If you haven’t noticed, we spend a lot of time thinking about literature here in the Flavorpill offices, digging through its past, weighing its current state, and imagining its future. Take a look at our bookshelves and you’ll find us reading everything from Nobel Prize winners to age-old classics to paperbacks printed at the bookstore down the street. Call it Chick-Lit, Hysterical Realism, Ethnic-Lit, or Translit — if it’s good fiction, we’ll be talking about it. So this summer, we’re launching The Future of American Fiction: an interview series expanding on that endless conversation about books we love, and yes, the direction of American fiction, from the people who’d know. Every Tuesday from now through August, we’ll bring you a short interview with one of the writers we think is instrumental in defining that direction.
This week, we spoke with Adam Levin, whose two most recent books — 2010’s wonderful behemoth The Instructions and this year’s charming short story collection Hot Pink — have quickly turned him into one of our all-time favorite authors. Quirky but not precious, deeply felt but not sentimental, and often balanced on the sharp edge of practical surreality, his work has garnered him comparisons to David Foster Wallace, George Saunders, and Philip Roth — but we think he’s a literary force all his own. He also has quite a few reading recommendations for you.
How would you characterize the state of American fiction today? What do you love and/or hate about it?
I think American fiction is alive and well. I read new stuff all the time. Much of the best work being published isn’t as widely read as it should be, but I think that’s always been the case. I don’t know that I love or hate anything about American fiction that I don’t love or hate about the fiction of any other nation. Generally, I’m not too crazy for fiction that isn’t funny, nor fiction that subtly (or not so subtly) praises its readers for their accidentally having been born into prosperity or political advantage. I can’t stand fiction made of dull sentences. I dislike characters who are “driven” by “unconscious motivations.” I like events and ill-advised premises.
Your two books are an enormous tome and a collection of shorts – does writing short fiction feel different to you than writing The Instructions did? Do you like one better than the other?
I don’t like one better than the other. The big difference between writing The Instructions and writing the short stories in Hot Pink was that I felt free, even sometimes obligated, when writing the stories — which I worked on and off at since about 1999 or 2000 — to put them down for long periods of time in order to come back to them with clearer eyes or deeper fascination, and in the meantime work on other stories, or The Instructions, whereas, when writing The Instructions, any time I put it down for more than half a day, I felt like I was fucking up.
In Hot Pink, six of the ten stories revolve around children – is there something about the childish world or worldview that particularly appeals to or inspires you?
I wish I had something fancy and true to say about this, but I don’t. Here, though, are some answers that I came up with which might have some truth to them, and which, if they don’t, hopefully make up for their truthlessness with fanciness: children often talk weird; I read JD Salinger an awful lot when I was younger; children tend toward monomania, have the capacity to be overwhelmed by joy without simultaneously fretting the end of that joy, and can be extremely emotional, all of which makes motivating them believably a relatively easy task; time moves slow for them; they like to believe in stuff; they can put all their strength into punching you, and it still won’t hurt much.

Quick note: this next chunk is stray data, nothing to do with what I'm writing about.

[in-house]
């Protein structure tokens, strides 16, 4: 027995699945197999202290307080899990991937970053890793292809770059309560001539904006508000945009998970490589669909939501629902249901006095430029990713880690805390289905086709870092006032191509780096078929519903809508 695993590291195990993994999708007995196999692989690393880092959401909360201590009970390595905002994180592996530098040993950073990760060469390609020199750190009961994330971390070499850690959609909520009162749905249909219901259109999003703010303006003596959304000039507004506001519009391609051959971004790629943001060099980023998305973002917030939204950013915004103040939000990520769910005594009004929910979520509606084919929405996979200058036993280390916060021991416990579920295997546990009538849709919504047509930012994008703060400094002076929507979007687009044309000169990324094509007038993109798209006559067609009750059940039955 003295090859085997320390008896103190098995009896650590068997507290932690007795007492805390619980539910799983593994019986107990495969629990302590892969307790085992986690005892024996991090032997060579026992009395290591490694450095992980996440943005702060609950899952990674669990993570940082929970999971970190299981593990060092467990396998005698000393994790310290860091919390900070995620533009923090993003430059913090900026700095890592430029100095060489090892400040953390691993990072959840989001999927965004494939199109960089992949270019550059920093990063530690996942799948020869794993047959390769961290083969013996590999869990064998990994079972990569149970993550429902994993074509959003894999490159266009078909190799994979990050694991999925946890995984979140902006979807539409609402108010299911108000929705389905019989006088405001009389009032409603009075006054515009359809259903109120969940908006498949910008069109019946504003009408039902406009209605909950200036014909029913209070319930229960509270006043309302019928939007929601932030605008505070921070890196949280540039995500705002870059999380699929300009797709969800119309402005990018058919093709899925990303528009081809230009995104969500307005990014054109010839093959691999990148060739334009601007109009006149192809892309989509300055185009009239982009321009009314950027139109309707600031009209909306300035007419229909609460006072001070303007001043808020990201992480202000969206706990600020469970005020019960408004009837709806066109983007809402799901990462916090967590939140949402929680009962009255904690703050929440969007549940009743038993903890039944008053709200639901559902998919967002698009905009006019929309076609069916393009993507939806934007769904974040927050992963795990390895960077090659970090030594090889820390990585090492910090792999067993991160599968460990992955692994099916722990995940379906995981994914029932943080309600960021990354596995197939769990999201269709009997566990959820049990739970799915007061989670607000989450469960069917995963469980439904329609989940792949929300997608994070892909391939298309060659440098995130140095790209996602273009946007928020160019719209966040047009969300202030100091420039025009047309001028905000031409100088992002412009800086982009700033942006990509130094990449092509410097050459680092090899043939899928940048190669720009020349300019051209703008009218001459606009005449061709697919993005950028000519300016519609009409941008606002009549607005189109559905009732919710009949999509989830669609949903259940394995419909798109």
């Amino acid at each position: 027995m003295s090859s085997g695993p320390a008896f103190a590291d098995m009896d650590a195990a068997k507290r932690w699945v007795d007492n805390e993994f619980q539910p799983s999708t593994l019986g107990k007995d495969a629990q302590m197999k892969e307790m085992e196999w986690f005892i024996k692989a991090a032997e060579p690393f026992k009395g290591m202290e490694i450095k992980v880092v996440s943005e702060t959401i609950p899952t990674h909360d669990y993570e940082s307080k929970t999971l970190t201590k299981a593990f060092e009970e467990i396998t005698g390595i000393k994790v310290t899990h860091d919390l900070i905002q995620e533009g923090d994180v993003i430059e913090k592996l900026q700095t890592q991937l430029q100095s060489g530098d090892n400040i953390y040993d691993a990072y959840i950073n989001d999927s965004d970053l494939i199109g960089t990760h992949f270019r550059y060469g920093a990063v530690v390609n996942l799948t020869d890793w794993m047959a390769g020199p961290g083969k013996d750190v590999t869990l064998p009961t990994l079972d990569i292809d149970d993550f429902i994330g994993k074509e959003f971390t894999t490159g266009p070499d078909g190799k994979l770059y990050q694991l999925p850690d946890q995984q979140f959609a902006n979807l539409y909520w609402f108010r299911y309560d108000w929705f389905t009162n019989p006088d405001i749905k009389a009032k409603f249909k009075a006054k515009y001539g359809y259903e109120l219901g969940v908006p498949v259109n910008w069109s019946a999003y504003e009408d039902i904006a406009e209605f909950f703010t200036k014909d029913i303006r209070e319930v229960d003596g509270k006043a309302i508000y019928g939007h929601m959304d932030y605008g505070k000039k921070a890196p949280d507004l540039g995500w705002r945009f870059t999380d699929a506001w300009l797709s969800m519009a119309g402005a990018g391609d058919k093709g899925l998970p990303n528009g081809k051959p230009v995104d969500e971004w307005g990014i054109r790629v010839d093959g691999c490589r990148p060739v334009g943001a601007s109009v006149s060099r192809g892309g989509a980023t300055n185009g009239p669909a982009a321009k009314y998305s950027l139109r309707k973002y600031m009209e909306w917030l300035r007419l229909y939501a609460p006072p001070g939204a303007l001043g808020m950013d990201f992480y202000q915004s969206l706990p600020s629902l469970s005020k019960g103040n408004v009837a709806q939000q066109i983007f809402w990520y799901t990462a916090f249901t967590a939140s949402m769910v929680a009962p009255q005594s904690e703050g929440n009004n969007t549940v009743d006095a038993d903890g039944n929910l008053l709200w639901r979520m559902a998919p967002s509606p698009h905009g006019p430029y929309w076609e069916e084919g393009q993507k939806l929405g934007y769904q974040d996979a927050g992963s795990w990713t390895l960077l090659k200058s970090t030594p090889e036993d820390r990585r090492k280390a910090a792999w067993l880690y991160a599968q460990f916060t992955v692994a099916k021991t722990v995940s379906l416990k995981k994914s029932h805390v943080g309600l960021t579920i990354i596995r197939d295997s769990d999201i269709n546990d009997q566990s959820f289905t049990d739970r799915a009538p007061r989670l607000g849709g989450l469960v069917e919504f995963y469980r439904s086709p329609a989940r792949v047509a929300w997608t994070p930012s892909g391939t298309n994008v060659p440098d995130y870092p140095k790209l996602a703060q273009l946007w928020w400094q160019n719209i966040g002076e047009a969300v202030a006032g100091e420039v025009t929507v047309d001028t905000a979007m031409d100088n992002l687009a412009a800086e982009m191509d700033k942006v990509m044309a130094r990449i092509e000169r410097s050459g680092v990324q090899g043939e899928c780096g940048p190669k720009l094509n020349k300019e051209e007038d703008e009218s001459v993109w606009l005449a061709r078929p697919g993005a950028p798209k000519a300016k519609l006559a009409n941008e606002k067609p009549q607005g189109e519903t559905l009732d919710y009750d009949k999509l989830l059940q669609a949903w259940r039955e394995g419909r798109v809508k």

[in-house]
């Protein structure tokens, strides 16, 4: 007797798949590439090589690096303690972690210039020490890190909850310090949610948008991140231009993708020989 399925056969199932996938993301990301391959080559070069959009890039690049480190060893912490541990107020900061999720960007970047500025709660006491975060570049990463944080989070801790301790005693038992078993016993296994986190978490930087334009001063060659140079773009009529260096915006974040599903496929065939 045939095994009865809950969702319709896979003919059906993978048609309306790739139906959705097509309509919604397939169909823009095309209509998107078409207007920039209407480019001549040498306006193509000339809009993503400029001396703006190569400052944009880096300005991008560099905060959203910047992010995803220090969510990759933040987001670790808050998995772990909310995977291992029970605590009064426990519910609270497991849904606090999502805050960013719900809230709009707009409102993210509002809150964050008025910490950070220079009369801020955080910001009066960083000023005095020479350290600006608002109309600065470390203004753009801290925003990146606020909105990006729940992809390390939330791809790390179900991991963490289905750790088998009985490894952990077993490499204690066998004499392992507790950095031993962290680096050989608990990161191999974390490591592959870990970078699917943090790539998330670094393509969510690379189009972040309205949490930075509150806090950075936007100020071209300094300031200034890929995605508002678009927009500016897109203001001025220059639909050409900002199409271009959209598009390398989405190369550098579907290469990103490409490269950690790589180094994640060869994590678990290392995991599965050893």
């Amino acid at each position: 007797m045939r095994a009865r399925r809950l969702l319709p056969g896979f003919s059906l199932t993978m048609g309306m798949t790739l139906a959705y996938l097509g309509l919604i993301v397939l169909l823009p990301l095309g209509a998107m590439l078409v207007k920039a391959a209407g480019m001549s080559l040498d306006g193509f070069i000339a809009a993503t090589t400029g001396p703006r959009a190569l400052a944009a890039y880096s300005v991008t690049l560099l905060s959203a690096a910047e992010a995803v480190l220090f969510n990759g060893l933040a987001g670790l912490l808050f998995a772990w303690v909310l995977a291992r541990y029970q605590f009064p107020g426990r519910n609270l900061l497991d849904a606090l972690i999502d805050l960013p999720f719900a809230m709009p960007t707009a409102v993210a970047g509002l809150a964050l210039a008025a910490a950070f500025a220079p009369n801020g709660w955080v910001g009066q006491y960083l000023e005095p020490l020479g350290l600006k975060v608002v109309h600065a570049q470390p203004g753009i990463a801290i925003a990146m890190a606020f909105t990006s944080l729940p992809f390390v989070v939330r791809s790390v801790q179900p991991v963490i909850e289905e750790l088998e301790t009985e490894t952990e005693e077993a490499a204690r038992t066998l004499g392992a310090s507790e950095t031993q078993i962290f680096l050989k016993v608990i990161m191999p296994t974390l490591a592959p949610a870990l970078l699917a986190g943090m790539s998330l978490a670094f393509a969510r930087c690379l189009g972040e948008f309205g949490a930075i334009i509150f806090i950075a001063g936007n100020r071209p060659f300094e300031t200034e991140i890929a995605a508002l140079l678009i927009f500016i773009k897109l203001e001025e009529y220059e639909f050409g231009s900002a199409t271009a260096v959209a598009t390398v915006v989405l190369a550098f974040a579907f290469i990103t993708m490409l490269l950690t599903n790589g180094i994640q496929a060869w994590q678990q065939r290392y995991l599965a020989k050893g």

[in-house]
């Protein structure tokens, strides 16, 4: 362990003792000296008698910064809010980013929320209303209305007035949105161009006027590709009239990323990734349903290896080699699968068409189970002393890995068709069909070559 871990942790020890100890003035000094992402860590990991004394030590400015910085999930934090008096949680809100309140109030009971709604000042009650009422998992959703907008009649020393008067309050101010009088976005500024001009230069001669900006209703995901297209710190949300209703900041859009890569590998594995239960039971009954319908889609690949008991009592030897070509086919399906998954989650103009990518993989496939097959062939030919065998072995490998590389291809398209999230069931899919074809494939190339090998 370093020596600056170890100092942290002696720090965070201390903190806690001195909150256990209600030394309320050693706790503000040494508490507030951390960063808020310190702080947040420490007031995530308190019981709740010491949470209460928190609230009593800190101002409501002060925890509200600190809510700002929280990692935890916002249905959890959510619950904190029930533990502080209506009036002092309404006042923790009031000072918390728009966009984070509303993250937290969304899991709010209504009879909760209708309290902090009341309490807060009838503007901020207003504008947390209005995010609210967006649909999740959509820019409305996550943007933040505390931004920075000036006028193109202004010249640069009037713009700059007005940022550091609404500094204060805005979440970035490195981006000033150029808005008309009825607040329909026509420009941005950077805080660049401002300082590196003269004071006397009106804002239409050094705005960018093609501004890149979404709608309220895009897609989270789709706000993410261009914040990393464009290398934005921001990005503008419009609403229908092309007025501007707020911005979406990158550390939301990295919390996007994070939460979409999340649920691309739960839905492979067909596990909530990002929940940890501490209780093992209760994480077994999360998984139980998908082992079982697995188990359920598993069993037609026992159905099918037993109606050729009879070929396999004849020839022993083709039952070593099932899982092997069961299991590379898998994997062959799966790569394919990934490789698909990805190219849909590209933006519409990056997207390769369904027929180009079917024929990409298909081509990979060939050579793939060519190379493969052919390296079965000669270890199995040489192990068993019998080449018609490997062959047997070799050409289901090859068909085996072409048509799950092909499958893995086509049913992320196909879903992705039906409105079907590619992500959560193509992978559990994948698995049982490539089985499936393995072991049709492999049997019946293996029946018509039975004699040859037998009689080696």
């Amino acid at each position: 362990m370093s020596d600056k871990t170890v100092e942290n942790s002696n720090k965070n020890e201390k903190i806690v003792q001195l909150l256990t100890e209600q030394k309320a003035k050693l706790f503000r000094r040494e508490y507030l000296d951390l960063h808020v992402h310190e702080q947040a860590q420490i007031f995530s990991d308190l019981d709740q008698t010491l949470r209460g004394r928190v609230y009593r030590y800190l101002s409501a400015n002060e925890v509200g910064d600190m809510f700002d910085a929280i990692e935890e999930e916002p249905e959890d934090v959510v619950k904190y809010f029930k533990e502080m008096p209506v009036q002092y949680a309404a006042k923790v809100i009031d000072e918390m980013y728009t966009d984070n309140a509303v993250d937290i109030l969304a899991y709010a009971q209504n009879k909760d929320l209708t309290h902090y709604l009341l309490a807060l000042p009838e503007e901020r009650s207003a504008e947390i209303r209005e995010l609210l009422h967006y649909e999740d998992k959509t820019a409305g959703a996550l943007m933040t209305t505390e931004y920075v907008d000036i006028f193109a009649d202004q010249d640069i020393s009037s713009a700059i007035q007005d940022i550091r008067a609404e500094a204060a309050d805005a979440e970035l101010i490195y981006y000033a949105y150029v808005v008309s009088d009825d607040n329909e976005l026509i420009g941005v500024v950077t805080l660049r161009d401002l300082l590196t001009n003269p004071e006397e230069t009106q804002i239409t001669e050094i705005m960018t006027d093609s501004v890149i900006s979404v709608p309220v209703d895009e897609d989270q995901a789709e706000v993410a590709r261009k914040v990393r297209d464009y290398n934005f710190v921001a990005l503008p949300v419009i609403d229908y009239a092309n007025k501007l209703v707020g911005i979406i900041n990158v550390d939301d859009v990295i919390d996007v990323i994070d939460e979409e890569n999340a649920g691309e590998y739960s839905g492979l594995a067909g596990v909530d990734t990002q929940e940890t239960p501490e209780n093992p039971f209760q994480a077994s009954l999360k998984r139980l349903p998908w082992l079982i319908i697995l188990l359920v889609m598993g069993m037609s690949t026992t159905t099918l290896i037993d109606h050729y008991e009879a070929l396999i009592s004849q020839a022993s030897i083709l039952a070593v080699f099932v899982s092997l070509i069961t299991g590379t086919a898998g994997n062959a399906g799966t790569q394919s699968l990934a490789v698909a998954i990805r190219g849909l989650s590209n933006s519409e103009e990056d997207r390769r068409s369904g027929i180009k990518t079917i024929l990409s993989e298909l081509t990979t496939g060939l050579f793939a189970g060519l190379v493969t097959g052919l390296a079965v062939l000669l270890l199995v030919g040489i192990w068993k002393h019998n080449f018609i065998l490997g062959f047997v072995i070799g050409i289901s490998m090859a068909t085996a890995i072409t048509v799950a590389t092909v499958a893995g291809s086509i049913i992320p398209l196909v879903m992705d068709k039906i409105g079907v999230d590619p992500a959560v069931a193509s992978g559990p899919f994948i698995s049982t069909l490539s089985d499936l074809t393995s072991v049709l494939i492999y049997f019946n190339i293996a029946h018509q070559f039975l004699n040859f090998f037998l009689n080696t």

Where do you see American fiction going — or, perhaps where do you hope and/or dread it will go?
I don’t really believe in any kind of uniform or united American fiction, so I’m not sure how to approach this question. People are going to keep writing books and the vast majority of those books are going to be less than good, and a relative few will be beautiful and permanent, and that’s how it’s always been, at least as far as I can tell. I hope Philip Roth will publish more fiction soon. I hope Salinger’s vaults were as filled with unpublished novels and stories as they were rumored to be, and that those works are as great as I imagine, and that they’ll be published. I dread the thought of neither of those things happening. Salvador Plascencia’s next book — I can’t wait to read it. Same with George Saunders’, Adam Novy’s, Christian TeBordo’s, Rebecca Curtis’, Jeff Parker’s, John Brandon’s, Bill Cotter’s, Sara Levine’s, Ben Lerner’s, Katherine Dunn’s, Stuart Dybek’s, Rachel B. Glaser’s, Daniel Torday’s, Nicholson Baker’s, Mary Gaitskill’s, Steven Millhauser’s, the electronic book by Kevin Moffet and Eli Horowitz and Matthew Derby, Ken Kalfus’ next one, Lydia Davis’, Padgett Powell’s, Sam Lipsyte’s, and at least ten others I’m forgetting. Probably twenty. Possibly thirty. I almost forgot to mention Don DeLillo’s and Cormac McCarthy’s next books, so that doesn’t say a lot for my ability to answer this question this morning, if I’m even answering this question this morning, which is actually the afternoon. I’m hung over.
The fun question: what’s the last good book you read?
I loved Leaving the Atocha Station by Ben Lerner, but in the course of reading it, I went back to a couple passages in Treasure Island!!! by Sara Levine, and a few stories in The Awful Possibilities by Christian TeBordo, so I’m not sure which book should count as having been the last good one I read.
Illustration by Geoff Mak.